With "Ant-Man" in theaters, it's officially official. We are two full phases into the Marvel Cinematic Universe. You know what that means, right? Time to judge 'em all.
Much like the Baskin Robbins stopover at the heart of "Ant-Man," the Marvel Studios movies come in all different kinds of flavors, and vary greatly in terms of how they taste. The bad flavors are few and far between, and even those flavors aren't so bad; there is no vomit-tinged Bertie Botts bean in the bunch, in other words. Even attempting to rank the Marvel movies is a bit of an exhausting exercise, because it's so damn personal. We've done it before, we've done it before that, and now we're doing it again… and it's my turn to put this helicarrier down on the ground without causing too much damage. No pressure.
So here it is, the Marvel Cinematic Universe as it presently stands, in order of my personal preference. Your mileage may and probably will vary, so hit the comments and tell me how Earth's mightiest superhero movies shake out for you.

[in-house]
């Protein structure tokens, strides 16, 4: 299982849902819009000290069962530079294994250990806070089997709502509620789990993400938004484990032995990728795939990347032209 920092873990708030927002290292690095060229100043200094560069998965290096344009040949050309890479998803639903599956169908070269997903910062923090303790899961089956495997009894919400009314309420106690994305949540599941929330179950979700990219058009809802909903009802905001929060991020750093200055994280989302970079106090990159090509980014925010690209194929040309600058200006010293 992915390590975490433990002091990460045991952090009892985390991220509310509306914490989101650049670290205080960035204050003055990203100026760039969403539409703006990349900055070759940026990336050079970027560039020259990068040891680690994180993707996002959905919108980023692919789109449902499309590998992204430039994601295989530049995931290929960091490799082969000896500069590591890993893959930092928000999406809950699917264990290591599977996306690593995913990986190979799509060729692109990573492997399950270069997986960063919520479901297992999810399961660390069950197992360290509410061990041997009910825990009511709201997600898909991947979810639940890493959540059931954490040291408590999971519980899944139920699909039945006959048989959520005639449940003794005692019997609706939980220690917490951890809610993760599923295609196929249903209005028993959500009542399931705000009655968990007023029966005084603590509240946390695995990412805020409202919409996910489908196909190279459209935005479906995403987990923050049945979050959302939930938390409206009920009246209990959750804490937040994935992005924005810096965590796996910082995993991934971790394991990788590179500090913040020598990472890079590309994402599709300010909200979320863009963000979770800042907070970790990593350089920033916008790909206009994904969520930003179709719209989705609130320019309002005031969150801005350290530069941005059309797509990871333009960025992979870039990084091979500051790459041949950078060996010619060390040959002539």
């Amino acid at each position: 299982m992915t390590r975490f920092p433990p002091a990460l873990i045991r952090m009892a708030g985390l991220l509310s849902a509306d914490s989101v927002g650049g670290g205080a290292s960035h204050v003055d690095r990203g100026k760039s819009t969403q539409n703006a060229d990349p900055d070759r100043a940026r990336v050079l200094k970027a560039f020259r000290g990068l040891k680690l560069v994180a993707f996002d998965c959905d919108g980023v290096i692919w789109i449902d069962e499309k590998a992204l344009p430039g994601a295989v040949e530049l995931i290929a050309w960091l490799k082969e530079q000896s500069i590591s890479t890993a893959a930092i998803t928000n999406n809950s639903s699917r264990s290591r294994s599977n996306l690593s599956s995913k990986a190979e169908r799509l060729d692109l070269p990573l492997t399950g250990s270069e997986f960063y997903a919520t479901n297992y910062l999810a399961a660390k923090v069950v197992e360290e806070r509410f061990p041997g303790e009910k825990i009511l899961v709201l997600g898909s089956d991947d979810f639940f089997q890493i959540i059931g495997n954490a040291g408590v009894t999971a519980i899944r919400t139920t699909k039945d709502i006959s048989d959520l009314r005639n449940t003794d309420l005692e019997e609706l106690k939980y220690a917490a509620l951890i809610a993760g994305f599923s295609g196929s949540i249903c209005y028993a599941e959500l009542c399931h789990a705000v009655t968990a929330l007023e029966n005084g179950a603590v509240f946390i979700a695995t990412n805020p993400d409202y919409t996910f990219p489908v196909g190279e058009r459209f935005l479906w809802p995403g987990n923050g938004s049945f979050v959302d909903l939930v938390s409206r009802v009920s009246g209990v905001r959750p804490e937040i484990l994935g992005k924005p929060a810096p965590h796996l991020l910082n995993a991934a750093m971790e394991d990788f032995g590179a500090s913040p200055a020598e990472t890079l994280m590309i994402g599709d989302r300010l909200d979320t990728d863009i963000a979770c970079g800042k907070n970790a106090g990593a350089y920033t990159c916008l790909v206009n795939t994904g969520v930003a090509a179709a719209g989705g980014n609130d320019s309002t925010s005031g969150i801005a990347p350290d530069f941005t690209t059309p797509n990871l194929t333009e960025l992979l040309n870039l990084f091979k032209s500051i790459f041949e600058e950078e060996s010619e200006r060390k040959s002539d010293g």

Tony Stark's second outing has its defenders, and with good reason. It's the first appearance of Black Widow. It's Don Cheadle's first Marvel appearance, and the debut of the War Machine armor. Sam Rockwell rules as Justin Hammer, and deserves to get called back for a future appearance. Beyond that? It's fine, and fine's not going to cut it here with the Marvel movies.
You won't make me angry if you have Edward Norton's Hulk at the bottom of your list. I get it. It's an obvious outlier, starring a Bruce Banner who isn't Mark Ruffalo, and tangentially connected to the rest of Marvel at best — although Thunderbolt Ross hitting "Civil War" changes things a bit. Personally, I enjoy it more than I enjoy "Iron Man 2," and I think it deserves more props than it gets… but second-to-last is all the props I can give it.
Everybody wins whenever Chris Hemsworth and Tom Hiddleston share the screen together. We win a little bit less here than in the first "Thor." It's less new, it's a little less fun, and it's really less fun for Christopher Eccleston, who looks like he's having a pretty lousy time as Malekith.